He recalled the first time he got malaria, too, the “chills like you were lying down between two blocks of ice.” “The first time you get malaria is the ugliest,” Mr. Balocha said. “You can’t control the tremors. You feel like you will die. You feel like you are a zombie.”
Many turn to panning for black-market gold in the watery pits of mines, where mosquitoes infect them. Once they return home to recover, the disease spreads.
THE ALBINO MINE, Venezuela — The 12th time Reinaldo Balocha got malaria, he hardly rested at all. With the fever still rattling his body, he threw a pick ax over his shoulder and got back to work — smashing stones in an illegal gold mine.
As a computer technician from a big city, Mr. Balocha was ill-suited for the mines, his soft hands used to working keyboards, not the earth. But Venezuela’s economy collapsed on so many levels that inflation had obliterated his salary, along with his hopes of preserving a middle-class life.
So, like tens of thousands of other people from across the country, Mr. Balocha came to these open, swampy mines scattered across the jungle, looking for a future. Here, waiters, office workers, taxi drivers, college graduates and even civil servants on vacation from their government jobs are out panning for black-market gold, all under the watchful eyes of an armed group that taxes them and threatens to tie them to posts if they disobey.
It is a society turned upside down, a place where educated people abandon once-comfortable jobs in the city for dangerous, backbreaking work in muddy pits, desperate to make ends meet. And it comes with a steep price: Malaria, long driven to the fringes of the country, is festering in the mines and back with a vengeance.
Venezuela was the first nation in the world to be certified by the World Health Organization for eradicating malaria in its most populated areas, beating the United States and other developed countries to that milestone in 1961.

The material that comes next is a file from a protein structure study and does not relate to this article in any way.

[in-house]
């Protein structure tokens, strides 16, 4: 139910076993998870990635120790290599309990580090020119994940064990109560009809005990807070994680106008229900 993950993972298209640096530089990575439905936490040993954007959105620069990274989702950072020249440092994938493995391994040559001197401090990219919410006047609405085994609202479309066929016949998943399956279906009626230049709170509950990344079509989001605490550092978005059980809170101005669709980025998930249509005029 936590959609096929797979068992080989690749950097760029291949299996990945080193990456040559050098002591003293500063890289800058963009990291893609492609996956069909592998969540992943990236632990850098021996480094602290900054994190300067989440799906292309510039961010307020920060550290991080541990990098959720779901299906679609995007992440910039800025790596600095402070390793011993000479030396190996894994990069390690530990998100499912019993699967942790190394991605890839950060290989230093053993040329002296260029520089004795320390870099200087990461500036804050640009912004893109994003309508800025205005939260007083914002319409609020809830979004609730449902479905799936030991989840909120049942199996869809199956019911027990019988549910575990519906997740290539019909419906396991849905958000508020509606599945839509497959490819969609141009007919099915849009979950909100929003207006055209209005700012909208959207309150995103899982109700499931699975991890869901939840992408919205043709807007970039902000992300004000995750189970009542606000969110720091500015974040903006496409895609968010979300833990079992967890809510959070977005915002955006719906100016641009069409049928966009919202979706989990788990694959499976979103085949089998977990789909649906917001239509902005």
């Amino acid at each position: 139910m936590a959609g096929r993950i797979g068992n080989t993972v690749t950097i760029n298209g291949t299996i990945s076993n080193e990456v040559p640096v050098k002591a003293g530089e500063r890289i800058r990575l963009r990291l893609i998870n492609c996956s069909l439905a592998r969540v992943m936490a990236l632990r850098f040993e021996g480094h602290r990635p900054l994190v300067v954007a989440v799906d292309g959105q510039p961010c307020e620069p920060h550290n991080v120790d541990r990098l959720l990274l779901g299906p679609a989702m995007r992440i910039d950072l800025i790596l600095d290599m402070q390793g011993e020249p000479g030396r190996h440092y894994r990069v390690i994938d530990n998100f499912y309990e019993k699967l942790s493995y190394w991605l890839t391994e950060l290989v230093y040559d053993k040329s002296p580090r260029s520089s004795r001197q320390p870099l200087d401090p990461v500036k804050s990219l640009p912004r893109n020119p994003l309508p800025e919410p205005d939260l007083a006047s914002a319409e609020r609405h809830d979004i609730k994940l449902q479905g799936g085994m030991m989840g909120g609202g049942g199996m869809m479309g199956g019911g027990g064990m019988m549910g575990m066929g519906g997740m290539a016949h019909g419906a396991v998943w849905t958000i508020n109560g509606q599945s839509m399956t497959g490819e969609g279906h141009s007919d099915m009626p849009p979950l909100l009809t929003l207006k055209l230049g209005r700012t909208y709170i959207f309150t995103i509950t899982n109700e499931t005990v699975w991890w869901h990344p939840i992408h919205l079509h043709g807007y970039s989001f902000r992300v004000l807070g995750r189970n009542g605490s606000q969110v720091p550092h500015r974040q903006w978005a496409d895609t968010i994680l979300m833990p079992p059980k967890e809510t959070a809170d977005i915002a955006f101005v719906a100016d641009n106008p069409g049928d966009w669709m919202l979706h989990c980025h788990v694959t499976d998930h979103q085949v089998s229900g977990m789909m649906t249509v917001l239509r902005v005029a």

It was a huge accomplishment for a small nation, one that helped pave Venezuela’s development as an oil power and fueled hopes that a model to stamp out malaria across the globe was at hand. Since then, the world has dedicated enormous amounts of time and money to beating back the disease, with deaths plummeting by 60 percent in places with malaria in recent years, according to the W.H.O.
But in Venezuela, the clock is running backward.
The country’s economic turmoil has brought malaria back, sweeping the disease out of the remote jungle areas where it quietly persisted and spreading it around the nation at levels not seen in Venezuela for 75 years, medical experts say.
It all starts with the mines. With the economy in tatters, at least 70,000 people from all walks of life have been streaming into this mining region over the past year, said Jorge Moreno, a leading mosquito expert in Venezuela. As they hunt for gold in watery pits, the perfect breeding ground for the mosquitoes that spread the disease, they are catching malaria by the tens of thousands.
Then, with the disease in their blood, they return home to Venezuela’s cities. But because of the economic collapse, there is often no medicine and little fumigation to prevent mosquitoes there from biting them and passing malaria to others, sickening tens of thousands more people and leaving entire towns desperate for help.
The economic breakdown has “triggered a great migration in Venezuela, and right behind it is the spread of malaria,” said Dr. Moreno, a researcher at a state-run laboratory in the mining region. “With this breakdown comes a disease that is cooked in the same pot.”
Once out of the mines, malaria spreads quickly. Five hours away in Ciudad Guayana, a rusting former industrial boomtown where many are now jobless and have taken to wildcatting in the mines, a crowd of 300 people packed the waiting room of a clinic in May. All had symptoms of the disease: fevers, icy chills and uncontrollable tremors.
There were no lights because the government had cut power to save electricity. There were no medicines because the Health Ministry had not delivered any. Health workers administered blood tests with their bare hands because they were out of gloves.
Maribel Supero clutched her 23-year-old son as he trembled, unable to speak. José Castro held his 18-month-old daughter as she screamed. Griselda Bello, who works at the clinic, waved her hands helplessly and told yet another patient to hold on a bit longer.
The pills had run out. There was nothing she could do.
“Come back tomorrow at 10 a.m.,” she said.
“My God,” the patient said. “Someone might die by then.”
“Indeed, they might,” she said.
In the nearby town of Pozo Verde, residents said malaria had swept in after miners began returning home sick, the government fumigators having vanished two years ago. Now, the public high school has become an incubating ground of its own: A quarter of its 400 students have contracted malaria since November.